Summary of Editorials from the Hebrew Press

(Israel Government Press Office)

All of the papers discuss various issues related to abducted IDF soldier Gilad Shalit:

Yediot Aharonot reminds its readers that “The Americans stopped the abduction of their soldiers in Iraq with the assistance of a refusal to negotiate with terrorists. The author adds that “I believe that we must negotiate but not at these prices.” The paper believes that “We have gone astray in navigating between strengthening the Palestinian Authority and strengthening Hamas, the true significance of which can be measured in human lives. We have gone astray because we ascribe more importance to the life of one soldier than to the lives of many other soldiers and civilians. We have gone astray between the genuine pain of a noble and hurting family, and expressions that are the result of advice from media companies. We have gone astray between hours, days and perhaps years of an isolated soldier or two in captivity, and the existence of the people and nation for many years.”

The author asserts that while the State of Israel “sees a single soldier in danger, and he has a name and he has parents, it must also see the certain quantities of those who would pay the price of his release.” The author, a former GOC Personnel, concludes: “In the IDF, I educated thousands of soldiers and commanders. We promised them that if they fell captive, we would do everything in our power to bring about their release. We never promised them that we would do everything.”

Ma’ariv declares that “The Shalit family is the only one that is – for now – behaving as it is supposed to. It is fighting for its son, launched a public campaign and is mobilizing all resources in order to bring Gilad back home. This is exactly what a family is supposed to do. Unfortunately, everyone else has gone off the rails. First, there is the media, most of it. Because this is a story with more than a little emotion, they are stoking emotions. Because this is a story that can create ratings, they are making ratings. Because this is a story that demands much responsibility, they are shirking it completely. Because this requires sagacity, there isn’t any. ‘At any price’ cried one of the headlines in this newspaper last Friday. Bring the boy (who is a combat soldier, in the armored corps, but who cares?) home already. And who will pay the price afterwards? The Press Council? No, we will pay the price, as individuals (since there will be a price in blood) and as a nation (since we will continue to be a regional joke).” The author also criticizes the Government: “It has also failed completely. The Government could decide to carry out the deal, and that is legitimate. The Government could also decide that it is unwilling to carry out the deal in its current format, and do you know what? That is also legitimate. But what is the Government doing? You guessed it – nothing.” The paper says that “It is already wearying to cite the many reasons against capitulating to Hamas’s insane demands in exchange for Gilad Shalit,” but asserts that if Israel agrees to the deal, “The message will be that every Palestinian youth who sets out to butcher Jews will, in the end, be released. The message to the Palestinian street will be that Hamas’s way wins. The damage to Abu Mazen, and to everyone who believes in a settlement, will be tremendous. And then, of course, there is the next abduction.”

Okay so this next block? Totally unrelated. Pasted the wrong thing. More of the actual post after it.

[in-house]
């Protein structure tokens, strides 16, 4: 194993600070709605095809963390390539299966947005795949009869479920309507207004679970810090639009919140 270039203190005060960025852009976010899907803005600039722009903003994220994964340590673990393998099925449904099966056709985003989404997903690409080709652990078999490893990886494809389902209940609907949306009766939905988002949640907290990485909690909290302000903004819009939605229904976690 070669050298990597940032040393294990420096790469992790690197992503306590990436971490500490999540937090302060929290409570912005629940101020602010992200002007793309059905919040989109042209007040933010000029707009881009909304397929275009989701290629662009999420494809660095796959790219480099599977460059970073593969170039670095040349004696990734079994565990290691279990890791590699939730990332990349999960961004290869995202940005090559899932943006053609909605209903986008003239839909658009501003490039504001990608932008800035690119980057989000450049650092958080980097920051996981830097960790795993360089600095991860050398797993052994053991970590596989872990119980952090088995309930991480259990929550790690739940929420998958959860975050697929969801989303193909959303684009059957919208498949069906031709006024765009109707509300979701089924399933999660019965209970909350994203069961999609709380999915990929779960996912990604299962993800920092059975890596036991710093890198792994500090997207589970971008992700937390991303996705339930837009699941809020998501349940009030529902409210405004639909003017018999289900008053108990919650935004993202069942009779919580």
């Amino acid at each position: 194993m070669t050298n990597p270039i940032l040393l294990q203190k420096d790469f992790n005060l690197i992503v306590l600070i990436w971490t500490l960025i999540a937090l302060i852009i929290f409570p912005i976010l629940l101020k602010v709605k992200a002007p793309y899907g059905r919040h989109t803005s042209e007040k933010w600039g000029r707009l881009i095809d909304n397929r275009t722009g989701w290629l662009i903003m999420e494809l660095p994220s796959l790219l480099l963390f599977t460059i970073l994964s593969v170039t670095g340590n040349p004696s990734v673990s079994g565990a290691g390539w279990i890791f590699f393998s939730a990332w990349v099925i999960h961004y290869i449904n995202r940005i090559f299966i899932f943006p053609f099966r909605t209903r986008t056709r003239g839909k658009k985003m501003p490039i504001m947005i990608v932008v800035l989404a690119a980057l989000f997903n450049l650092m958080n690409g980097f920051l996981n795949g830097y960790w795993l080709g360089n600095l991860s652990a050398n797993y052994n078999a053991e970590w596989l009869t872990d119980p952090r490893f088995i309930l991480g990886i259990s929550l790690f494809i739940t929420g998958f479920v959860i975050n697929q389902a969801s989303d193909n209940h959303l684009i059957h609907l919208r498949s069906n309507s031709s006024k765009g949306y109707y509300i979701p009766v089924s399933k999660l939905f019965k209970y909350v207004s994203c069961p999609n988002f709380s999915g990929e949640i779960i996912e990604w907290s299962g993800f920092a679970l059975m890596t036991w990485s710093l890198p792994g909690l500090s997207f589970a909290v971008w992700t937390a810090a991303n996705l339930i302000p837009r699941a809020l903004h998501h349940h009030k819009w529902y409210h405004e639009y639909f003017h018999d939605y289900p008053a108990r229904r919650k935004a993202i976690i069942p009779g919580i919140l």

Yisrael Hayom discusses the level of public support for the campaign on behalf of Gilad Shalit’s release and believes that “The reason that the public is showing such great involvement on this issue is that it can take a position without angering anybody.” The author ventures that “The four years since he was taken captive have proven one of two things: Either not enough has been done to release him or Israel is uninterested in paying the price necessary to do so,” and adds that “It is unnecessary to point out that all those involved want Shalit’s release and are working to that end; however, the kind of popular protest being organized is not really prodding them and this is exactly the kind of protest in which Israelis love to take part.”

The Jerusalem Post discusses the “agonizing Shalit debate” the country is currently going through, and notes that the 1 to 1,000 ratio, apparently offered by the government, would be the most disproportionate in Israel’s long history of asymmetrical prisoner swaps. The editor states that “Israel has offered far more than would logically be expected to try to secure the release of Shalit,” and adds that what is needed is “concerted US and European pressure on Hamas.”

Haaretz criticizes the intention of Interior Minister Eli Yishai Interior to join the march for captive soldier Gilad Shalit, and notes that a member of the forum of seven senior ministers, which is responsible for deciding on a deal for Shalit’s release, “cannot be both a party to decision-making and a concerned citizen protesting against the government of which he is a top member.” The editor states: “Yishai has to decide whether he is a minister or a demonstrator. Being both is intolerable.”

June 28, 2010 | 1 Comment »

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